Coco Vandeweghe follows successful family’s footsteps to reach last 16

Wimbledon - All England Lawn Tennis & Croquet Club

With a name like Coco Vandeweghe, going under the radar has never been that easy for a woman who is now ranked as the fifth‑best American player.

Throw in the facts that her grandmother was a former Miss America, her grandfather played basketball for the New York Knicks and her mother was an Olympic swimmer and it is pretty obvious that making her way in the world in her own right was never going to be simple.

At 24, though, the hard-hitting American is beginning to make a name for herself through her tennis achievements, notably at Wimbledon, where on Monday she will bid for a place in the quarter-finals for the second year in a row.

On Sunday, she took out the No6 seed, Roberta Vinci, of Italy – the woman who ended Serena Williams’s hopes of the calendar year grand slam last summer at the US Open – 6-3, 6-4 and on Monday she will be favourite to defeat Russia’s Anastasia Pavlyuchenkova in the fourth round.

Her ranking of 30 is just one off her career high, achieved the week before Wimbledon, and with each round she is beginning to feel like she might be capable of something big

Victory against Pavlyuchenkova would almost certainly put Vandeweghe into a quarter-final against the world No1, Williams, and confidence, on the court at least, is not lacking.

“My grandmother always said to me: ‘Fake it till you make it,’” she said. “Coming from a Miss America that basically had to ooze confidence, that’s a pretty good line.”

Vandeweghe said she was proud of the work her family had done away from their sporting arena – her grandfather was “on the presidential board of health” for the United States and her mother did a lot of work for the Women’s Sports Foundation. “The only trumping factor is now I’ll get to be an Olympian, so my mom can’t hold that over me,” she said, laughing.

Raised from a young age by her grandparents after her parents’ divorce, Vandeweghe was brought up around high achievers, absorbing everything almost without noticing.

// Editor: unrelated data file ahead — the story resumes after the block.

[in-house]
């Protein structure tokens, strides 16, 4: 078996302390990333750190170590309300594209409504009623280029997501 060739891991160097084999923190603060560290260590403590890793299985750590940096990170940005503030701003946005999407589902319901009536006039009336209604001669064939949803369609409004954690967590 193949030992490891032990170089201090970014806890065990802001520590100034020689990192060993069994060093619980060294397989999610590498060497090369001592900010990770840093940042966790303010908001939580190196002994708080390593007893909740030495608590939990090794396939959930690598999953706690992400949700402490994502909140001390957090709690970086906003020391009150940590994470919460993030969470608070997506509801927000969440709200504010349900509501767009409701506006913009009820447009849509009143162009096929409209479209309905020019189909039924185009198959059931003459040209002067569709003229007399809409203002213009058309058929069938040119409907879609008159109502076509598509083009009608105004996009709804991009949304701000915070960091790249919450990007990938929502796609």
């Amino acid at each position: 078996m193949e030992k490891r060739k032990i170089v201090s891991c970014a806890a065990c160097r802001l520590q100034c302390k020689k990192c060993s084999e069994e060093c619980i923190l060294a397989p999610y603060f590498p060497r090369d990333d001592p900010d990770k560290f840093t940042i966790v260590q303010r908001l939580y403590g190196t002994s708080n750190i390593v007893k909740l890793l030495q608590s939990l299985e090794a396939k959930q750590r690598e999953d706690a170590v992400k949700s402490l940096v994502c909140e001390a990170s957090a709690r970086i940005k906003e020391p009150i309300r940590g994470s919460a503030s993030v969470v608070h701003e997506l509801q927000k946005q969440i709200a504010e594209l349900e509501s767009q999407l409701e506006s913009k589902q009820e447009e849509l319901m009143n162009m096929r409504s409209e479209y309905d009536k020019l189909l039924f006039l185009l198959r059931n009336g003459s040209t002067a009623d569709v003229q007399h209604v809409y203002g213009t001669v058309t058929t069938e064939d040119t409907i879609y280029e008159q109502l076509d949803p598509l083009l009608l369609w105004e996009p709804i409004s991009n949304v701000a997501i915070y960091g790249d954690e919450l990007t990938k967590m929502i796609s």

“My grandfather would throw something at me when I was doing my homework just to make sure I’m quick and ready. It was fun, we grew up in a competitive household. Everything was competitive, from card games, to racing to the car first to get the front seat.”

It has stood her in good stead, that’s for sure, and her powerful serve and good all-round game were too much for Vinci. Having reached the quarter-finals last year, she knows her game is there. Now it is about showing it on the big stage.

“I never really doubted the possibility of beating good players in a big tournament,” she said. “You have to prove it and do it in every tournament. That’s what I have been doing a better job of in the past two years, beating the better players for a majority of the time, not a flash-in-the-pan sort of moment.”

Vandeweghe said the No21 seed Pavlyuchenkova – who comfortably beat the No11 seed Timea Bacsinszky, from Switzerland, 6-3, 6-2 – would be a totally different match-up from Vinci, whose slice and dice game she was able to overpower with relative ease.

“The only other time I played her was two years ago or three years ago in Miami,” the American said.

“That was a tough three-setter. She was top 20 in the world at the time, or close to it. I had come through qualifying. It’s going to be a totally different animal. She beat a tough player in Bacsinszky. We’ll see what happens when I wake up Monday morning.”

Powered by article was written by Simon Cambers, for The Guardian on Sunday 3rd July 2016 19.57 Europe/London © Guardian News and Media Limited 2010